Seated in the front pew of Maple Valley Presbyterian Church on a Sunday in late November, I listened to a sermon delivered by Pastor David Diehl. It was a good one. His words were drawn from many sources but grounded in simple lessons. The Thanksgiving message was focused on the wonder of life’s blessings and how each of us has been enriched by others. As the sermon drew to a close, he laid down a challenge – think of a person who’s touched your life, in a small way or large, then write a letter of gratitude to let them know you remember. Perhaps to a parent, or uncle, aunt, teacher, boss, friend, or some hero who has no idea you still care. Every good action demands a deadline. Pastor David suggested this week or better yet why not today?
Meditating upon the homily, I considered my life’s journey in search of a juncture when someone’s action set me on the path I followed. Several candidates no longer walked the earth, never knowing how they helped me in a time on need. It felt sad for it was no longer possible to say, “thank you.” There’s nothing like feelings of guilt as inspiration to be a better person.
A week later, I’d done little more than imagine the letter that could be written. Good intentions though admirable, produce few results. A wise uncle regularly reminded, “The longest journey begins with the first step.”
My school boy days came to mind. There were plenty of kind and thoughtful teachers at the four Enumclaw schools I’d attended. Many were influential. But which of many made a significant impact on my life? A decision was made, my letter would be to Mr. Hanson, who taught a one-semester class in economics at Enumclaw High School. It took some time to compose what I wanted to say but finally mailed it a week before Christmas.
I didn’t hear back from Mr. Hanson. Unbeknownst to me his health was failing. A few months later news reached me that Wesley A. Hanson lay dead at age 75. While golfing with one of his sons, Mike told me how my letter found a treasured place in his desk during the last months of his life. He’d read it time and again. It was a bittersweet revelation.
So, here is my sermon – far shorter than Pastor Diehl’s and lacking in eloquence. Write a letter to someone precious in your life. Let them know you’re thankful and still think of them. For this is what Thanksgiving is all about – giving thanks. Here’s what I wrote:
December 18, 2006
Dear Mr. Hanson:
It was the autumn of 1969. The previous summer witnessed the moon landing of Apollo 11, the Tate-LaBianca murders by the Charlie Manson family, Woodstock, and my 16th birthday. I could now drive. Soon the fall semester of my junior year would arrive and among my classes were English, advanced Algebra, Chemistry, Spanish 3/4, Typing, and a new offering – Economics. The class was taught by a certain Wes Hanson, the father of a friend of my brother. Word had it that Mr. Hanson convinced the educational powers that be, allowing him to teach an informative one semester class to supplement the usual world history and contemporary problem classes. Late in my sophomore year, I signed up for Economics on the conviction that it would be a college preparatory class.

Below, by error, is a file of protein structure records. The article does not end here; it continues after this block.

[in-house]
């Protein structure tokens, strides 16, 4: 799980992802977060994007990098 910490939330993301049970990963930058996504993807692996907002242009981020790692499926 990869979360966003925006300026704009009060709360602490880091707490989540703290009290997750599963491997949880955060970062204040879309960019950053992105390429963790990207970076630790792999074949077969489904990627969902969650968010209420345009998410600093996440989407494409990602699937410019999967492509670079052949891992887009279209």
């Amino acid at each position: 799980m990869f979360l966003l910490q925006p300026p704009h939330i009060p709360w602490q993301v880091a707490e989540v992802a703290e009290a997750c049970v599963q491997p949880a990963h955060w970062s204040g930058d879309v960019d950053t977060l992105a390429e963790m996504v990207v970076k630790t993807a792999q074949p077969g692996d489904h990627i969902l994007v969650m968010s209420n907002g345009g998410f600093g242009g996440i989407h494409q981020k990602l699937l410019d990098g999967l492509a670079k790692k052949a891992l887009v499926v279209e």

The next four and one-half months proved most enlightening. Mr. Hanson taught in his very likable style peppering instruction with stories from his days dealing with farm products in the great American plains. Each Friday was a 25 question test in true / false or multiple choice formats. Each Monday, the test results were returned and my paper was usually found to have 24 or 25 correct answers. By the end of the semester, not only had I earned an A, but also an enduring respect for the subject and the man who taught us. It would prove to be a lifetime love.
Over the next several years I read newspapers and magazines, closely following the economic issues of the day, from Milton Friedman’s proposed negative income tax for replacing welfare, to the heady days of August 1971 when President Nixon took the U.S. off the gold standard and imposed wage and price controls. During summers after my junior and senior years, I had a job selling Popsicles and ice cream bars from a three-wheel Cushman scooter in the suburban neighborhoods of east hill Kent. From my cousin, Dan Silvestri (who owned the business), I learned that long hours of selling ice cream and a sliding 20-24% commission scale would net me $25 to $30 per day. Working almost every day of the week has merit, because you never have time to spend your earnings, especially living at home during high school summers.